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A hysterectomy is the surgical removal of a woman’s uterus. In this video, gynecologist Kristine Borrison, MD, of Good Samaritan Hospital, describes this procedure -- and corrects one common misconception.
A hysterectomy is a surgery to remove all or part of the uterus. A total hysterectomy means that the whole uterus and the cervix are removed. Removing the ovaries and fallopian tubes is a separate procedure -- you and your doctor can discuss whether to combine this with your hysterectomy. Hysterectomy is one of the most common major surgeries among women. After a hysterectomy, a woman cannot become pregnant.
A hysterectomy is a surgical procedure in which a woman's uterus is removed. The uterus, also known as the womb, is the pear-shaped organ where a baby grows in a pregnant woman.
There are several different types of hysterectomies. Women undergo this procedure for any of several reasons, though hysterectomies are often performed to treat cancer of the uterus, cervix, ovaries or endometrium (lining of the uterus).
A hysterectomy surgery to have your "tubes tied" may remove all or some of your reproductive organs. In this video, Juliet Leman, DO, of Women's Care of Colorado explains how hysterectomies are different based on which organs are removed.
A hysterectomy is the removal the uterus and the cervix. In this video, Ricardo Estape, MD, a gynecologic oncologist at Baptist Health South Florida, discusses the procedure.
A hysterectomy is a surgery to remove a woman's uterus or womb. The uterus is where a baby grows when a woman is pregnant. The whole uterus or just part of it may be removed. After a hysterectomy, you no longer have menstrual periods and cannot become pregnant.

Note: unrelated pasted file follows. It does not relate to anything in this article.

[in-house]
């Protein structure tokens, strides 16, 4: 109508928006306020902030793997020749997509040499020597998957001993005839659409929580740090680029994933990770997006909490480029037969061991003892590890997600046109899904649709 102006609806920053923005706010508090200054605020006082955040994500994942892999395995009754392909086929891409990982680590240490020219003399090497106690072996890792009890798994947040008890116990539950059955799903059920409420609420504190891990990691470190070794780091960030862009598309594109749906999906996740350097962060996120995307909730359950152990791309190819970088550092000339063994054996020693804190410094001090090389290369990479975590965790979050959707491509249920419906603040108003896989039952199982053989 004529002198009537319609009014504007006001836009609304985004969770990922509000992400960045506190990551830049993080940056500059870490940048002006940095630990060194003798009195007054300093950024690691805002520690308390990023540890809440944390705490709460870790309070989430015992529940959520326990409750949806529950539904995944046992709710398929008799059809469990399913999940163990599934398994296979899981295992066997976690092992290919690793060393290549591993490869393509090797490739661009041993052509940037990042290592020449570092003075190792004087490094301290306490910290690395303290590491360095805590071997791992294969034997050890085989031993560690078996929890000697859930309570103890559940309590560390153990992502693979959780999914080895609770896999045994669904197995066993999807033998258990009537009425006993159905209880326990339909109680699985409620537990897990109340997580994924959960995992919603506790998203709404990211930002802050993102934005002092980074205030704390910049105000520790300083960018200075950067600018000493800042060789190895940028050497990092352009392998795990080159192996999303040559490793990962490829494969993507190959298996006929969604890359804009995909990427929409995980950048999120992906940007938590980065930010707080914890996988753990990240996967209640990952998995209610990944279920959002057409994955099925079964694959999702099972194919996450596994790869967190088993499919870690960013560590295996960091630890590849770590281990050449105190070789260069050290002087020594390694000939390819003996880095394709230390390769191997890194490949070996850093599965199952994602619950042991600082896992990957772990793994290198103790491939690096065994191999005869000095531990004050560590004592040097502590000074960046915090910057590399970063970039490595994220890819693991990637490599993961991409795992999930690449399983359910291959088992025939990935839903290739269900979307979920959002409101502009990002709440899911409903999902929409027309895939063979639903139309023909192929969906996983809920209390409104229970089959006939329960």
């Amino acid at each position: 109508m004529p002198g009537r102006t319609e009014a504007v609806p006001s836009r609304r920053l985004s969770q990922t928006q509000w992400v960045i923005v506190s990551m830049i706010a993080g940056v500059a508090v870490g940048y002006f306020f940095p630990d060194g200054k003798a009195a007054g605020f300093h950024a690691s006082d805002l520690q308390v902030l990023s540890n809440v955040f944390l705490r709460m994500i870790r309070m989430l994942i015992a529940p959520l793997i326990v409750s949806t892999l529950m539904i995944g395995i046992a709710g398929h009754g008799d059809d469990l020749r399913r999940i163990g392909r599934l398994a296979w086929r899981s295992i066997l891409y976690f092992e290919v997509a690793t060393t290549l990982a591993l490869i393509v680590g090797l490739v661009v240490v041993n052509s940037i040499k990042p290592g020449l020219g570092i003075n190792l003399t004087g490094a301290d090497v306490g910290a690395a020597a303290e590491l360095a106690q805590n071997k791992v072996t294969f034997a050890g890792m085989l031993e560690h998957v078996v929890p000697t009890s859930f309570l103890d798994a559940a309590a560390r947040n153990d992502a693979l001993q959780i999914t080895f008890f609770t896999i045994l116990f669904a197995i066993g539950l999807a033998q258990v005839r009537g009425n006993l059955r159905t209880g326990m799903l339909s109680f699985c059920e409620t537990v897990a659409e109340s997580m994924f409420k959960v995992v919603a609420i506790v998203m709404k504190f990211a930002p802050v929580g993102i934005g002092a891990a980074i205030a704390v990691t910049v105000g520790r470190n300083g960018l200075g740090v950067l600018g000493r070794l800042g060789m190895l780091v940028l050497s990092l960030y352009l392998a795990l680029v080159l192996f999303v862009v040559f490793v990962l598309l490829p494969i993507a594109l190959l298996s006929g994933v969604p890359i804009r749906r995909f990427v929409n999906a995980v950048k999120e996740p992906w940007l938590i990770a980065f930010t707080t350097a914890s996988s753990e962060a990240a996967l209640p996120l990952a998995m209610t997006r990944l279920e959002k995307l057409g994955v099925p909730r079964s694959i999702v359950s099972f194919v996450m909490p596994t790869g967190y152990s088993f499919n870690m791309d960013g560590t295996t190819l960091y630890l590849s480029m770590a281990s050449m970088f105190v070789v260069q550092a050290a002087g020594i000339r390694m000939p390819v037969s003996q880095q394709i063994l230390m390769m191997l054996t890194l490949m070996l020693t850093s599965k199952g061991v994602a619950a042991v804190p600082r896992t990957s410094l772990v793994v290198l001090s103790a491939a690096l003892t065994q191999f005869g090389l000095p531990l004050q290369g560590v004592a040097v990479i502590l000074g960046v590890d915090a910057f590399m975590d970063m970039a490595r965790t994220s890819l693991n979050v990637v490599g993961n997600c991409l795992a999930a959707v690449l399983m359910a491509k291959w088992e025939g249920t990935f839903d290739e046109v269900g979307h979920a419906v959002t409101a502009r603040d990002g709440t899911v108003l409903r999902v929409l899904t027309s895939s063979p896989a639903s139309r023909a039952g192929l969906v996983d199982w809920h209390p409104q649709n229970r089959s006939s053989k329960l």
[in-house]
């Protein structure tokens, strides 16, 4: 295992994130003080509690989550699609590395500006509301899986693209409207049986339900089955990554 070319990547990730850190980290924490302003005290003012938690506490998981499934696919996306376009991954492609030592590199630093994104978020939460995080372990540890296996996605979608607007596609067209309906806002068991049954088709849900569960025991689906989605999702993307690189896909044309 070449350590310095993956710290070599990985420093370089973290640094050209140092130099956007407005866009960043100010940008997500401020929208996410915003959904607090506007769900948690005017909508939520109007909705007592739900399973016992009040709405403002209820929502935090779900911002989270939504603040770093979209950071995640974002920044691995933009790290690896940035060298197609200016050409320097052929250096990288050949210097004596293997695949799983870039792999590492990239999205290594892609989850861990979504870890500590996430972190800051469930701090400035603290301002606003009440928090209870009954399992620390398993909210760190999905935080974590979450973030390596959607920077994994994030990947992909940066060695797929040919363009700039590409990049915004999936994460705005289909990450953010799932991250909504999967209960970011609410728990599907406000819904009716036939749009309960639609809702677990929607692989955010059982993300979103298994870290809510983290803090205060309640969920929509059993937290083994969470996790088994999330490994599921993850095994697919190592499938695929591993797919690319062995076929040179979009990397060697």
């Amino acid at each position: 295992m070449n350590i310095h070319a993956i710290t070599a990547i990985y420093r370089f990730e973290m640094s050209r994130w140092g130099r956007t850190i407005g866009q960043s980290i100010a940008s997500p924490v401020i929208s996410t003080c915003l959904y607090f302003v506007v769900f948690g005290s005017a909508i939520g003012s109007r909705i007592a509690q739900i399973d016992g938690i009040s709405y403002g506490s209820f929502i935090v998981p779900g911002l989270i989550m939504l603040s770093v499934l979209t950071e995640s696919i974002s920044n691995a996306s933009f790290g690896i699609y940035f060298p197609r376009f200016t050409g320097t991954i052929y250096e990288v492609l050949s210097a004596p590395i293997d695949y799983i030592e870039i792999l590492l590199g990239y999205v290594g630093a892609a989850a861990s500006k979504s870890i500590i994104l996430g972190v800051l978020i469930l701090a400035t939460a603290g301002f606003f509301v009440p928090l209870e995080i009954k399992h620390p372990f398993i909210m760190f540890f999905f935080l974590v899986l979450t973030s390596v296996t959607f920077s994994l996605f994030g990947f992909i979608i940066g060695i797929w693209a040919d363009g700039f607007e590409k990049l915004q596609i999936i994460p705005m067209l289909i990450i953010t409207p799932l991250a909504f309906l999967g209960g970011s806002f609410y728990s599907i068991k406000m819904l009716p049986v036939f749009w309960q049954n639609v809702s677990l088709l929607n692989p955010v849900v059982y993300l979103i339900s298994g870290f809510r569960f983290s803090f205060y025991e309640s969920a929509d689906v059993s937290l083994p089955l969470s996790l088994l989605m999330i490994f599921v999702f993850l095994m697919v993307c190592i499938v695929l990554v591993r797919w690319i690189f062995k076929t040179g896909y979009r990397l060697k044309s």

During the hysterectomy, your doctor also may remove your fallopian tubes and ovaries. The ovaries produce eggs and hormones. The fallopian tubes carry eggs from the ovaries to the uterus. The cervix is the lower end of the uterus that joins the vagina. These organs are located in a woman's lower abdomen, as shown in the image below.
If you have not yet reached menopause and:
You keep your ovaries during the hysterectomy, you may enter menopause at an earlier age than most women. Your ovaries are removed during the hysterectomy, you will enter menopause. You can talk with your doctor about ways to manage menopausal symptoms, such as hot flashes and vaginal dryness.
Types of hysterectomy:
Partial, subtotal, or supracervical removes just the upper part of the uterus. The cervix is left in place. Total removes the whole uterus and the cervix. Radical removes the whole uterus, the tissue on both sides of the cervix, and the upper part of the vagina. This is done mostly when there is cancer present.
This answer is based upon source information from the National Women's Health Information Center.
A hysterectomy is surgery to remove a woman's uterus (or womb). It may need to be done for many reasons.
- pelvic pain
- uterine prolapse
- vaginal bleeding
Nearly 500,000 women have a hysterectomy every year in the United States.